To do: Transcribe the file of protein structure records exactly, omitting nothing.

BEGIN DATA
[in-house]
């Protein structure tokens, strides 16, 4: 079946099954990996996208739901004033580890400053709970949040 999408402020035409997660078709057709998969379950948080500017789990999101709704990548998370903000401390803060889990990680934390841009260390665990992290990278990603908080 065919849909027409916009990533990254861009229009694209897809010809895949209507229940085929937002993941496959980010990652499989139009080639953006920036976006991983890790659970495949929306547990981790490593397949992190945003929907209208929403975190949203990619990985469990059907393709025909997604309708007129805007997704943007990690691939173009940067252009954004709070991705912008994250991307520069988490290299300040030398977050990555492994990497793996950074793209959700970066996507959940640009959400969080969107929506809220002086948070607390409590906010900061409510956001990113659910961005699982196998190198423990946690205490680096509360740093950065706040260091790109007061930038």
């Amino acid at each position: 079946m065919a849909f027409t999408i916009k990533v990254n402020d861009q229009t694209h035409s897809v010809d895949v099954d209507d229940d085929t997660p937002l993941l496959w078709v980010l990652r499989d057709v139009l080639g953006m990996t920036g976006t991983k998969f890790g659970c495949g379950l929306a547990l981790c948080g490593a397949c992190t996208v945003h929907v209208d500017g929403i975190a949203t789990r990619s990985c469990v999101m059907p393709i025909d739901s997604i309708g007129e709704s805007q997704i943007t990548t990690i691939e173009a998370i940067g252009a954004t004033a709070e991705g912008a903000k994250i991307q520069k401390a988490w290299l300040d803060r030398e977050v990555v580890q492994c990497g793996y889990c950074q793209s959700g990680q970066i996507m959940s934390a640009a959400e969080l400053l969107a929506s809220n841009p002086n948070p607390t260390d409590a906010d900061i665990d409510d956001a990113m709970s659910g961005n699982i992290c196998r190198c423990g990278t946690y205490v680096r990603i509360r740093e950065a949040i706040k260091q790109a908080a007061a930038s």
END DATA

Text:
[in-house]
């Protein structure tokens, strides 16, 4: 079946099954990996996208739901004033580890400053709970949040 999408402020035409997660078709057709998969379950948080500017789990999101709704990548998370903000401390803060889990990680934390841009260390665990992290990278990603908080 065919849909027409916009990533990254861009229009694209897809010809895949209507229940085929937002993941496959980010990652499989139009080639953006920036976006991983890790659970495949929306547990981790490593397949992190945003929907209208929403975190949203990619990985469990059907393709025909997604309708007129805007997704943007990690691939173009940067252009954004709070991705912008994250991307520069988490290299300040030398977050990555492994990497793996950074793209959700970066996507959940640009959400969080969107929506809220002086948070607390409590906010900061409510956001990113659910961005699982196998190198423990946690205490680096509360740093950065706040260091790109007061930038």
């Amino acid at each position: 079946m065919a849909f027409t999408i916009k990533v990254n402020d861009q229009t694209h035409s897809v010809d895949v099954d209507d229940d085929t997660p937002l993941l496959w078709v980010l990652r499989d057709v139009l080639g953006m990996t920036g976006t991983k998969f890790g659970c495949g379950l929306a547990l981790c948080g490593a397949c992190t996208v945003h929907v209208d500017g929403i975190a949203t789990r990619s990985c469990v999101m059907p393709i025909d739901s997604i309708g007129e709704s805007q997704i943007t990548t990690i691939e173009a998370i940067g252009a954004t004033a709070e991705g912008a903000k994250i991307q520069k401390a988490w290299l300040d803060r030398e977050v990555v580890q492994c990497g793996y889990c950074q793209s959700g990680q970066i996507m959940s934390a640009a959400e969080l400053l969107a929506s809220n841009p002086n948070p607390t260390d409590a906010d900061i665990d409510d956001a990113m709970s659910g961005n699982i992290c196998r190198c423990g990278t946690y205490v680096r990603i509360r740093e950065a949040i706040k260091q790109a908080a007061a930038s």